We live in a time where good is called evil and evil is called good. We live in a time where it’s confusing how to vote or what stance to take when so many of us want to be kind and good and loving but certain mandates of the Lord are called intolerant or mean. We live in a time where it’s not popular to read books written thousands of years ago or to spend a whole weekend watching hours worth of talks by men and women whom most of us have never personally met. We live in a time where faith is synonymous with ignorance and declaring something as a sin before God is somehow declaring that we aren’t being Christlike. It’s a scary time.

And because of this, I thank God for a prophet.

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I thank God for little children who nudge their way down an aisle of a conference center to touch the hand of the person they know with all their heart counsels with the Savior. I’m so grateful we have personal revelation as well as revelation from God’s mouthpiece, just as it was thousands of years ago. It’s evidence of God’s unending love.

The world is changing and ideas are reforming and of course it’s okay to seek answers and go on that personal journey toward truth. I also realize that we sometimes are given revelation from the mouths of prophets that revolutionize how we’ve been doing things for a long time–such as missionary age. But we wouldn’t have been given that inspiration that has amped up mission efforts without the voice of a prophet, for example.

I’m personally glad that the majority has clear minds and hearts that wish to do good and seek truth and have personal inspiration in their daily lives.

But let us never forget that we need a prophet, friends.

And let us never forget what a gift it really is to say that.

Being a Mormon misfit: And why that’s totally OK

When I went to school in Idaho I loved a certain spot in the Rexburg temple in the waiting area of the baptistry. Each time I went there I sat right there–in that same spot– just because of a certain picture.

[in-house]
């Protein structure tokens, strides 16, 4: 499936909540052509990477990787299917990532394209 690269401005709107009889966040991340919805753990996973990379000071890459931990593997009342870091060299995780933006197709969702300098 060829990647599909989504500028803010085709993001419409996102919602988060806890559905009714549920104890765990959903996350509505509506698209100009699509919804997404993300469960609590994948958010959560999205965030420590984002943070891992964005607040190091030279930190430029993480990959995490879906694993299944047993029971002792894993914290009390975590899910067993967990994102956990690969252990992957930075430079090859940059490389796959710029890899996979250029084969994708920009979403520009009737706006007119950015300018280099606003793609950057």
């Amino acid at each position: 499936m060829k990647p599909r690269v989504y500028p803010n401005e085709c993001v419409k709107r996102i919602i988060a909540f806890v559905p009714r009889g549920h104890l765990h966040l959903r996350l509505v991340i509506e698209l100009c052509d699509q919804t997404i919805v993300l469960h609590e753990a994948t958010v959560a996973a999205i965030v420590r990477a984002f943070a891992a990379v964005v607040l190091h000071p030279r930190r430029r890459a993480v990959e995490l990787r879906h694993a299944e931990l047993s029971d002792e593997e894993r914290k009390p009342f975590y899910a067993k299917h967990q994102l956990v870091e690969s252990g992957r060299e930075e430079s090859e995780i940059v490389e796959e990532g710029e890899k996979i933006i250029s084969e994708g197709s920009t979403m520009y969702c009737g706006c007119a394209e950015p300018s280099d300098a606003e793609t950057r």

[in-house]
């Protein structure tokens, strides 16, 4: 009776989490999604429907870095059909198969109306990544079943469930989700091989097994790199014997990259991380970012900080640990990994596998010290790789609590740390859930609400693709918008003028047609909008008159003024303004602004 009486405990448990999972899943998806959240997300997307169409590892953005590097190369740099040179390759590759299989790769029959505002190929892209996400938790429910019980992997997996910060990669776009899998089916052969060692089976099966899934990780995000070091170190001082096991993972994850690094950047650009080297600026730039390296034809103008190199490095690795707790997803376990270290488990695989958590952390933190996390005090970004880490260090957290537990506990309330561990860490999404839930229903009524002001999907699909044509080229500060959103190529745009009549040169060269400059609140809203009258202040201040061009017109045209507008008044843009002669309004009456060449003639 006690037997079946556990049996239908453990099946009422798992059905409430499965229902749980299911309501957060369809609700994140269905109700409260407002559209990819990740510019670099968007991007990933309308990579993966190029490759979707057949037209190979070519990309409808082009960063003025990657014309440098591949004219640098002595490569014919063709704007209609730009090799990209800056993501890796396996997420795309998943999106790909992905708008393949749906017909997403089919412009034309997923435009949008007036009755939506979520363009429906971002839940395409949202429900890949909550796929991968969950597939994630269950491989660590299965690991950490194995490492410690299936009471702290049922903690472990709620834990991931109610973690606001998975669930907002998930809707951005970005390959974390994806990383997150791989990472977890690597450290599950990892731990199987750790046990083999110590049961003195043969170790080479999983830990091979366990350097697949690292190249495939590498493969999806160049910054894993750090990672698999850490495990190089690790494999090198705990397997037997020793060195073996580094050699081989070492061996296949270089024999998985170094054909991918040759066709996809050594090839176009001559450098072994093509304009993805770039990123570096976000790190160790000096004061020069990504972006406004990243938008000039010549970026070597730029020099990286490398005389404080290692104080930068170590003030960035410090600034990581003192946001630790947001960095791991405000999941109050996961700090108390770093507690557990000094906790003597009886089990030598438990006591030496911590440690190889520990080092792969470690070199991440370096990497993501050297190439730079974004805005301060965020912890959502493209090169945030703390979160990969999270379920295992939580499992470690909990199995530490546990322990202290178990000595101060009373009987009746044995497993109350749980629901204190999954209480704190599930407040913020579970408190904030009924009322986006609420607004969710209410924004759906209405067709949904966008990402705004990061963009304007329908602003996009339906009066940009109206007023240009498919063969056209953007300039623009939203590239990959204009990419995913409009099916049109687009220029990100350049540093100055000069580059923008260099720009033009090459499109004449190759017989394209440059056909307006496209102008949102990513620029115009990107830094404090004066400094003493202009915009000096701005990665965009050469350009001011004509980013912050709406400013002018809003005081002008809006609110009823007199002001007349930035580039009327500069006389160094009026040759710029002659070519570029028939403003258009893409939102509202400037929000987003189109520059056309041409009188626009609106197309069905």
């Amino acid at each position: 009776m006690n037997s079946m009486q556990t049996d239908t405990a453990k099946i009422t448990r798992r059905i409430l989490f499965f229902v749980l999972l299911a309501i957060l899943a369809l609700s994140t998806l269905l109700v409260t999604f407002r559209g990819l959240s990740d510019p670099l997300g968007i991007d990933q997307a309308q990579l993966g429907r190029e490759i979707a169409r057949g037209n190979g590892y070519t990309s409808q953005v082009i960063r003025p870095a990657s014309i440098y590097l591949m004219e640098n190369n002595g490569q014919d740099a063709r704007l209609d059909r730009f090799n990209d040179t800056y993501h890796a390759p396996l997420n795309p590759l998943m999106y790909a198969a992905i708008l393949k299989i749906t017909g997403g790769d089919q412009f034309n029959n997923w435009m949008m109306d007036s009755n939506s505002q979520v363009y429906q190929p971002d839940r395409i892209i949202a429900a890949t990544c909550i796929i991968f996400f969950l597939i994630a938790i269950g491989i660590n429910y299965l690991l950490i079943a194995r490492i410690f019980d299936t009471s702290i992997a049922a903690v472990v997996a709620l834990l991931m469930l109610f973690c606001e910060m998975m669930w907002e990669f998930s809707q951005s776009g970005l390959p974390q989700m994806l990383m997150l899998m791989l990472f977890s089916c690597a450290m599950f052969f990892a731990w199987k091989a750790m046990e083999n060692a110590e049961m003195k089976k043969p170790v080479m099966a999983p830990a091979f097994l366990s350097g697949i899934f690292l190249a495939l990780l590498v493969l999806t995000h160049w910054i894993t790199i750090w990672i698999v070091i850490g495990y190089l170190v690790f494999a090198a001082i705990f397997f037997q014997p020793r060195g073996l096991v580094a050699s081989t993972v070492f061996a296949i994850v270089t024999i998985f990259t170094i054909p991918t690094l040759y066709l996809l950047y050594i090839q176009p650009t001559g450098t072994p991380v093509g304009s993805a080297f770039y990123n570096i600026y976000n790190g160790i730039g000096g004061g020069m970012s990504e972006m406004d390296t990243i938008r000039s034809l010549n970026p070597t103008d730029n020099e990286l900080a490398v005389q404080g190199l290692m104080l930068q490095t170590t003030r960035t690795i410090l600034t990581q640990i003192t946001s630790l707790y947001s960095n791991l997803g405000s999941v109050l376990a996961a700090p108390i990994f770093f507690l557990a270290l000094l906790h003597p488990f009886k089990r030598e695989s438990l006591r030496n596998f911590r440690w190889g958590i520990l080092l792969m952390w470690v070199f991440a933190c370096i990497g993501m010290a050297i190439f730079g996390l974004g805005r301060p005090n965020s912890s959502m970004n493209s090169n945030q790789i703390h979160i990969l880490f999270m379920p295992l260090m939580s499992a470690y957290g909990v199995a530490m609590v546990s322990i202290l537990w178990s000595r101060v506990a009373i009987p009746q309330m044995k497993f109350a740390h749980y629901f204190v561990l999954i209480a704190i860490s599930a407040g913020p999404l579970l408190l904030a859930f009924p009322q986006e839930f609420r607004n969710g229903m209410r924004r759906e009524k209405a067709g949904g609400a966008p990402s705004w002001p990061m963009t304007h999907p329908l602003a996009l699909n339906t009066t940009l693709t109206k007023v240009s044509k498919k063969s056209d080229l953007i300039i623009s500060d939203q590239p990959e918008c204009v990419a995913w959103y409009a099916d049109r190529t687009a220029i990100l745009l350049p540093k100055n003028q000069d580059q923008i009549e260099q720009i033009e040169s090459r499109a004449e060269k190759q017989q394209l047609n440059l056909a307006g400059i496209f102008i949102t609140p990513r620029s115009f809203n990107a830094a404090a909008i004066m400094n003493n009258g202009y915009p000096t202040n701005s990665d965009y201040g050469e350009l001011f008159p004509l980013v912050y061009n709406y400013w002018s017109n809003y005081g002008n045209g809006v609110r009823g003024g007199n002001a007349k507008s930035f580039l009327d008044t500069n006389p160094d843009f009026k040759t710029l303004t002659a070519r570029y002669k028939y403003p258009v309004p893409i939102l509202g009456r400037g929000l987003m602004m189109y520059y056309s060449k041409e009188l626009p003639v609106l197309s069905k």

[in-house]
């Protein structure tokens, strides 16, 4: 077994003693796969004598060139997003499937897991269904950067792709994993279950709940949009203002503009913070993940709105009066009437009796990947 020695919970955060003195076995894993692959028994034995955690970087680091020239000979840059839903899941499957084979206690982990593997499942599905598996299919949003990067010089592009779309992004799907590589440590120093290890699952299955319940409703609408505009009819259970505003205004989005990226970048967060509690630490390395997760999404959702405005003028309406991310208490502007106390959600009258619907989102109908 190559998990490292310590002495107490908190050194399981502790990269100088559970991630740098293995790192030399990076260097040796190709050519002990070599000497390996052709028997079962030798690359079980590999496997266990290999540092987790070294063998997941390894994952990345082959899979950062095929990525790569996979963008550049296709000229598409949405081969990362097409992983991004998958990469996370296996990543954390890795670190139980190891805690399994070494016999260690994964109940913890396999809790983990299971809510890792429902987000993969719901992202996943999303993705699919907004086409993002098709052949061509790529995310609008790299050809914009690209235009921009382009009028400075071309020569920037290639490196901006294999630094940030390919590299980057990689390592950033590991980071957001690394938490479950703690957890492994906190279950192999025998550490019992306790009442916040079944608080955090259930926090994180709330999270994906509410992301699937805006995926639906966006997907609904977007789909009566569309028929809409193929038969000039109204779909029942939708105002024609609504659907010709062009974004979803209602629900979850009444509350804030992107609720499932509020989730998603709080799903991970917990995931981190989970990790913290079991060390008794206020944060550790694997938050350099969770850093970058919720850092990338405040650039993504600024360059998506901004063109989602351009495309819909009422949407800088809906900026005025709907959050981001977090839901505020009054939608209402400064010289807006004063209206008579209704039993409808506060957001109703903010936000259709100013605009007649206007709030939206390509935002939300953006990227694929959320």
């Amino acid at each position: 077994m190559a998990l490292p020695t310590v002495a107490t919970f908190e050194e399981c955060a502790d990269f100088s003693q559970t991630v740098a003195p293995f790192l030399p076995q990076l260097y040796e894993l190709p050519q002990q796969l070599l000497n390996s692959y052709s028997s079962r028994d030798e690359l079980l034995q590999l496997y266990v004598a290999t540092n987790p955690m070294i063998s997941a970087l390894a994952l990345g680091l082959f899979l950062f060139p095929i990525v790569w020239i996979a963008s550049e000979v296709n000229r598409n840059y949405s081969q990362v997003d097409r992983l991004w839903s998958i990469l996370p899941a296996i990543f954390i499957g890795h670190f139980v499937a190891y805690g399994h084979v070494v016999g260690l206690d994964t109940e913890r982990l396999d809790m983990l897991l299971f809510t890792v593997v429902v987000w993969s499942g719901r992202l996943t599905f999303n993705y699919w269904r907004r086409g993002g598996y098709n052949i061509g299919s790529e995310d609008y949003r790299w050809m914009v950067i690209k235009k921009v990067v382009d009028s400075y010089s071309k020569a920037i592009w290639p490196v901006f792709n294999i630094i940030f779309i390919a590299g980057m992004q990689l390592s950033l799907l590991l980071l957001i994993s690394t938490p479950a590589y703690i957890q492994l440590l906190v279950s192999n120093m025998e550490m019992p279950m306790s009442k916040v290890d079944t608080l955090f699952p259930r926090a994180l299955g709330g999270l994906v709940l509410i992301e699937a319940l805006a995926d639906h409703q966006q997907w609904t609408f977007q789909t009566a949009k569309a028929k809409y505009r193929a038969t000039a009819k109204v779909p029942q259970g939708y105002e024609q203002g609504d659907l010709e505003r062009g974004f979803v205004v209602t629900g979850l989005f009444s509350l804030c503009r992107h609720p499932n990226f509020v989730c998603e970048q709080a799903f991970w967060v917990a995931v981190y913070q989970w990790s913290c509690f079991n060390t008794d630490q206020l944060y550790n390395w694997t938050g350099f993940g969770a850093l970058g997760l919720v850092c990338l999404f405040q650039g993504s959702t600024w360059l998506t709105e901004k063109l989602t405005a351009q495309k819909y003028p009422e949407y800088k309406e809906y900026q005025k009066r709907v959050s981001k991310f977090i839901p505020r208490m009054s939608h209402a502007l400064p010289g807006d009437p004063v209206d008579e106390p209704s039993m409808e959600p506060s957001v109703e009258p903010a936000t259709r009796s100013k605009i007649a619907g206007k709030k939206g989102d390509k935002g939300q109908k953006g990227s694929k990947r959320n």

It was a painting of the Savior holding a little black sheep, right beside the pew in the back. I would stare at it and think about everything that it meant to me. Essentially, it seemed that I was actually the one in the Savior’s arms in that picture.

The misfit. 

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And if you’re reading this and you’re a misfit too–perfect. I’m glad there’s two of us. Or three. Or maybe even more than that. Either way, it’s good to know I’m not alone in the category of “Mormon misfits”. So welcome, friend.

How am I a misfit, you might ask? I simply don’t fit the conventional mold of what an LDS woman should be like, or I should say, what an LDS woman is often like.

I have a tattoo, to start. A huge one, actually, on my ribcage. I wasn’t always a member, and I have physical signs to show it–that also includes a scar on my bellybutton from a past piercing.

I work long hours while my husband goes to school and I have an “I want to be the CEO of every department” mentality *Well, I’m just a writer and not a CEO, but you get the point*

I can’t have kids right now. That doesn’t mean I don’t have the desire–it’s just the way my body works because of an ailment that can only be fixed with expensive treatments that we just can’t do right now. And it constantly hurts–like a bruise that just won’t go away because it keeps getting poked at.

I can’t sew. Like, at all. I can’t even hem a pair of pants. And during Relief Society craft nights I’m pretty darn useless. And I haven’t canned even one jar of peaches in my entire life.

I question pretty much everything. I’m not saying I’m a doubter–ok, sometimes I am, and that’s a downfall. But mainly what I’m saying is I’m the type of person who analyzes everything and tries to figure out why things are the way they are. I think that’s why I over-studied the history of the church and even went on a week-long church history tour where I spent over an hour staring out of the window that Joseph tumbled from. I just wanted to know and feel it for myself, not just hang on to the coattails of others.

I’ve never really fit in with Relief Society. I try–but it’s hard for me sometimes. I love the women, I do, and this isn’t me saying that I don’t. Actually, on the contrary–I find myself being overly critical of myself because I wish I could be more like them. They’re all so–perfect. At least in my mind, they are. They come in with their line of cute children on sundays like a mother duck and her ducklings, and they seem to know everyone and have time to make soup for all the sick members and cook for the missionaries every Tuesday night and do their visiting teaching every single month. Perfect Mormon women, in my eyes.

Anyway, I could go on and on with my list of how I’m so different–but I’m not going to turn this into a trilogy of me. But if you’re a misfit I’m sure you have your own lengthy list and together we could make a seven-book series.

But lately it’s been heavy on my mind–this whole black sheep thing. Because sometimes you just don’t want to be.